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Will we ever be able to teleport?

Will we ever be able to teleport?
Steph Forman from Greater London (age 25-34)


One Response

  1. It seems very unlikely. It may at one point be possible to analyse an object’s molecular structure at all points in space at one instant in time, and then transmit that information (via laser, for example) to a destination. A replicate could potentially be created from this information at the destination. Several good arguments are presented that make the reality of this unlikely (e.g. technical, energy, commercial, and ultimately moral considerations). These include:

    Extremely complex technology would be required:

    It is felt that massive energies would be required both in the analysis, the signal transfer (e.g. across space) and the re-construction at the destination, which may prove financially restrictive (however we may discover a method of harnessing massive power from stars easily, safely, and cheaply).

    The information transferred would have to undergo rigorous data verification to ensure no transmission errors – similar to the way computers over networks communicate, which should be possible.

    With regards to the transfer of people/biological entities, the essence of a person is unknown at this stage, and may remain so with regards to the relationship between memory/personality/neurons firing within the brain (the soul/life, if you will – the element that defines a person as a live person, rather than a dead body) and the biochemical/physical side of a living being – it is thought that every atomic and sub-atomic particle’s position, orientation, etc, including electron spin for every atom would need to be known to even hope this would work for a living being. This is in contrast to the relatively simple information (e.g. re atom details) for a non-living/non-biological object, such as a chair. Whilst knowledge of this massive amount of information all for one instant in time seems unlikely, it is potentially possible in so much as at this stage of humanity’s understanding of physics and the universe, we cannot say one way or another. We are naive compared to the information we would need to know one way or the other. If the above method/technology were to become a reality the result would be a duplication of a person at the destination, since the original’s physical self is not transported – merely the information itself. This then presents moral difficulties with the “requirement” to destroy the original (person) for a “true” transportation to be considered as having taken place (the “actual” transportation of anything in the manner usually thought of in a problem such as this seems yet more complicated and yet more unlikely – if not entirely impossible).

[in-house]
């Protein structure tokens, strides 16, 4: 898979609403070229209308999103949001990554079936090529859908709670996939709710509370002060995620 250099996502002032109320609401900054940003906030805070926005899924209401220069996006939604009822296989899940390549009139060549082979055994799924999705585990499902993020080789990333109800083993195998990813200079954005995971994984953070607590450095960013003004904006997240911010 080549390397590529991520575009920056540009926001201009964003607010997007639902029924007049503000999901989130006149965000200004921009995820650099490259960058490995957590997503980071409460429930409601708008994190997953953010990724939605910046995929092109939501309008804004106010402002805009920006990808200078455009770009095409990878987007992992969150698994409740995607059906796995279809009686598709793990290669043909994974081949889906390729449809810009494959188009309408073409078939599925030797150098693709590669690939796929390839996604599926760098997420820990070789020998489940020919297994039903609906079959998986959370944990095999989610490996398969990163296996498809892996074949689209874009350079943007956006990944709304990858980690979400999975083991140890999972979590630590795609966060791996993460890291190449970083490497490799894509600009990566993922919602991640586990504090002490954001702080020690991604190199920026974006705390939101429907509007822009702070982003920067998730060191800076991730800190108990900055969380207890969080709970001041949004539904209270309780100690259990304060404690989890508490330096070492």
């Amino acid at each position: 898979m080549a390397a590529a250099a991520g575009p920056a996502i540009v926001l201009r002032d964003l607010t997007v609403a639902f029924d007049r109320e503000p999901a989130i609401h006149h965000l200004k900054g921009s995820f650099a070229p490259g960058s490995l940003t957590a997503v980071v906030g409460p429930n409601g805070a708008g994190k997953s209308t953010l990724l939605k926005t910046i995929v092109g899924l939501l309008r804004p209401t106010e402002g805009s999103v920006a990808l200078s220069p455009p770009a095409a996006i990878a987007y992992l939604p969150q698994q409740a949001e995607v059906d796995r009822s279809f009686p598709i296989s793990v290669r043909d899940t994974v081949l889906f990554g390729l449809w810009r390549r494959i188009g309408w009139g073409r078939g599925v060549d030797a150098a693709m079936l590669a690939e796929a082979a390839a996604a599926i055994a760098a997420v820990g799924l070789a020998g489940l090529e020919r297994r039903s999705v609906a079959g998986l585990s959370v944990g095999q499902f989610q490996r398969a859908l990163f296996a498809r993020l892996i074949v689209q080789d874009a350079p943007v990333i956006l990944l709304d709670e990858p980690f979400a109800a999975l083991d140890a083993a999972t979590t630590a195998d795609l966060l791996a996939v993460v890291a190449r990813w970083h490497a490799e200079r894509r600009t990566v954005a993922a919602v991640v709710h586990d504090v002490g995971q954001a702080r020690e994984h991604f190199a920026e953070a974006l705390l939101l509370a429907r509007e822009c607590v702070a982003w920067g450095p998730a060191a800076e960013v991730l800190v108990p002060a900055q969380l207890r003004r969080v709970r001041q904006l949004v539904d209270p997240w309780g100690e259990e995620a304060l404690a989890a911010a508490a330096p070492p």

Kevin – Member of the Institution of Mechanical
    Engineers, South Wales (and keen sci-fi/science fan)

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